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SALT LAKE CITY — If everything goes as planned for Salt Lake City Police Chief Mike Brown and Mayor Erin Mendenhall, the police department will have all vacant positions filled by June 30, 2022.
Additionally, with a new unit being created, Brown hopes to bring the total number of sworn officers in his department up to 581 — an all-time high for Salt Lake City.
But solving the city's crime problems will require more than just saying, "We need more police officers," Mendenhall noted.
That's why on Wednesday, the police chief and mayor sat down with members of the media for over an hour to go over the Salt Lake City Police Department's updated 2021 crime control plan.
With calls for service up by 20% and the Salt Lake City Police Department hitting a new low in staffing in June with 91 officer vacancies, Brown said 2021 has presented challenges that could not have been predicted at the beginning of the year when the department's original crime plan was presented. But with the most recent crime data showing overall crime in the city is down and with the new plan introduced Wednesday, both the mayor and chief said they are encouraged by what they see.
"But we are still unsatisfied. And I am driven as the mayor to increasing the quality of life and that feeling and reality of safety for our residents, our businesses and our visitors in this capital city," Mendenhall said.
4 goals, 7 proposals
The updated city crime plan has four main goals: reduce crime, improve officer response times, fill funded and unfunded sworn officer positions, and continue building community relationships.
In order to reach those goals, Brown and Mendenhall have seven program proposals: create more call diversion and online reporting; create a business community engagement officer position; continue community reestablishment efforts; create a police-civilian response team; more recruiting and retaining of officers; the creation of a violent crimes task force; and creating a volunteer corps.
As of Wednesday, the police department had 55 unfilled sworn officer positions. In an effort to increase recruitment, Brown said the city is looking to add housing incentives so new officers can afford to live in Salt Lake City, and change the rule that only allows officers to take home a patrol car if they live within 35 miles of the department.
Mendenhall also announced an incentive for current Salt Lake police officers to recruit officers from other departments. Officers can get a $2,500 bonus for successfully recruiting an officer at another department to switch to Salt Lake City for a minimum of three years. The mayor said funds have been approved for 20 such lateral movements.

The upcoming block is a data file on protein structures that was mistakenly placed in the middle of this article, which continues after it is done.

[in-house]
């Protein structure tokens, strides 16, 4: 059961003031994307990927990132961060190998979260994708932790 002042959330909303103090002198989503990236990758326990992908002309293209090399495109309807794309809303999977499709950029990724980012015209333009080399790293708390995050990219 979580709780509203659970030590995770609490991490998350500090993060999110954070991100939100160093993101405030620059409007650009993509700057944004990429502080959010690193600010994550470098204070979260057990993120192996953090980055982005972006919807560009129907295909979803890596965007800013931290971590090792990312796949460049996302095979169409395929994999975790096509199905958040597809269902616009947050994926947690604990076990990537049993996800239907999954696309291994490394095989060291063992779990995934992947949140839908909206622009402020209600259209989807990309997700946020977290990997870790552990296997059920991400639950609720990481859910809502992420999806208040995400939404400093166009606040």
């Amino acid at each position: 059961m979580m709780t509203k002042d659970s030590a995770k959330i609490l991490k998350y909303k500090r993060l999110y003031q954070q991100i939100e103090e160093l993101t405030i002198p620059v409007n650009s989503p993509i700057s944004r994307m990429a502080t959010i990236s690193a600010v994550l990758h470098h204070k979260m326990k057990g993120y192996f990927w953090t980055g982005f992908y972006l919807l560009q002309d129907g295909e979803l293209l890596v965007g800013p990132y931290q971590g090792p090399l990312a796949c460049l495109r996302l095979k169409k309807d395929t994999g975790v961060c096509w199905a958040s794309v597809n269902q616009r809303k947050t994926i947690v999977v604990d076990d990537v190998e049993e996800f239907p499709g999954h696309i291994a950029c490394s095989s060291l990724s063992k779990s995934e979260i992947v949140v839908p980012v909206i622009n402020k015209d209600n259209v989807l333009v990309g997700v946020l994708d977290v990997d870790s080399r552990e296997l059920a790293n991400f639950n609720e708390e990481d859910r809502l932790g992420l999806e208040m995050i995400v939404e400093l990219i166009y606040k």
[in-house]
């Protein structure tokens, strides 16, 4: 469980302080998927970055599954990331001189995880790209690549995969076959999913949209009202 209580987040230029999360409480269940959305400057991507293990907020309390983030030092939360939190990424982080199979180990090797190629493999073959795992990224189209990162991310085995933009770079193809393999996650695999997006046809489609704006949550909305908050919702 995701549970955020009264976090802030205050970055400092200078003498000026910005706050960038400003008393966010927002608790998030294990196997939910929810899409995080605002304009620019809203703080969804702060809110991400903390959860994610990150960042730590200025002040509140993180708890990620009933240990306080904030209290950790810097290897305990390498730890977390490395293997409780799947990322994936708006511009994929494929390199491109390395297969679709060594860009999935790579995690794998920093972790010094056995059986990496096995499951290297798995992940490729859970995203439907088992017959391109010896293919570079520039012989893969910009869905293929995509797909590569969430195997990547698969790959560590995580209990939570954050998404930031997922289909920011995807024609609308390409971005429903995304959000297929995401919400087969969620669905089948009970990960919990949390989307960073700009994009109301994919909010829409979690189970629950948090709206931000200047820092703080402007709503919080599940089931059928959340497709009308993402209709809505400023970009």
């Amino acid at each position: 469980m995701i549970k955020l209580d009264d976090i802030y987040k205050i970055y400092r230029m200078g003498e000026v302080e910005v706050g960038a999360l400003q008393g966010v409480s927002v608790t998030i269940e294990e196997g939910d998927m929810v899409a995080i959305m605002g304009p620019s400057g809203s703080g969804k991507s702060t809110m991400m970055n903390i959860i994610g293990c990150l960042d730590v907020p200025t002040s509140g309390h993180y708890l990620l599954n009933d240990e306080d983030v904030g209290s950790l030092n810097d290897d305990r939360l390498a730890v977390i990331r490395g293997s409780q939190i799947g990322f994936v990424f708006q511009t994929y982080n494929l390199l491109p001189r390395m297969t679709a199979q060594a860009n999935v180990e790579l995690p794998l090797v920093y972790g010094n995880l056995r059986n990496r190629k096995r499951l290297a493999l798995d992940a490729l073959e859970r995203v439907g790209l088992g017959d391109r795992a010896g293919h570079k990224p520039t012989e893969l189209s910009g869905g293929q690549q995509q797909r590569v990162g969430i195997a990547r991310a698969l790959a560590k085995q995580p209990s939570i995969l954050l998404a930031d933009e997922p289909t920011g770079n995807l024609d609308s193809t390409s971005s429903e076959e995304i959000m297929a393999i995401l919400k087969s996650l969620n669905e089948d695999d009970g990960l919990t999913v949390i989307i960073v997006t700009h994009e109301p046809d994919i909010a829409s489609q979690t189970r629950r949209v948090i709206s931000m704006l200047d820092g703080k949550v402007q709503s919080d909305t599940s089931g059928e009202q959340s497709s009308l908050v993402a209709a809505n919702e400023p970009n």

But once those officers are hired, Brown wants to make sure they are utilized in the best way.
To do that, the updated city crime plans call for the creation of a new 10-member violent crime task force.
"I think this will be huge," Brown said.
The task force, which will be funded by a grant already secured, will work with state and federal partners, including U.S. marshals and the Utah Attorney General's Office, in going after only the most violent criminals, the chief said.
While violent crime overall is slightly down in the city over the past month, statistics from the police department show it rose during that same time period in five of the city's seven districts, including the Fairpark, Ballpark and Liberty Park neighborhoods.
In addition to sworn officers, the city also wants to implement a civilian response team and a volunteer corps. To go along with that, Brown and Mendenhall said they want to change how the department handles nonemergency calls for service.
Currently, Brown said his officers are responding to call after call nonstop from the moment they arrive at work. The civilian response team aims to ease the caseload for officers by hiring people who are not certified law enforcers — possibly retired officers — who can take reports from citizens over the phone or possibly drive to homes or businesses to help pick up items to give to a detective. The volunteer corps could be used for traffic control (such as on parade days), or looking for stolen vehicles, the chief said.
Furthermore, the city is proposing putting kiosks in the lobby of the city's Public Safety Building as well as its Pioneer Precinct where crimes can be reported online by those who may not have internet access.
The new plan also calls for continued patrols of illegal camps in the city, getting people into treatment centers, and cracking down on those preying on the homeless. Mendenhall said more than 50 officers have worked overtime shifts in 2021 focusing on the areas mainly around Rio Grande Street and North Temple, resulting in numerous guns and stolen vehicles being recovered.
Additionally, the updated crime plan looks to create a position for a business community engagement officer who will serve as a point of contact for business owners in the city and directly take reports and concerns regarding trespassing, vandalism and shoplifting.
"This plan is built on community policing," Brown said.
"Every day I hear from residents and visitors and business owners who are concerned about crime and safety in Salt Lake City. I am concerned every day about crime and safety in Salt Lake City. And I know our police officers are as well," Mendenhall said.
Mendenhall added that even with the updated crime plan, "it is completely untrue" that the city is no longer engaging in police reform, noting that her office has added social workers and money for diversity and equity training. She also continues to have dialogue regularly with the commission on racial equity in policing, which was formed in 2020. The mayor would like the group to become a permanent commission to the city.
The advising body is tasked with making recommendations to city leaders on the city's policy, budget and culture of policing.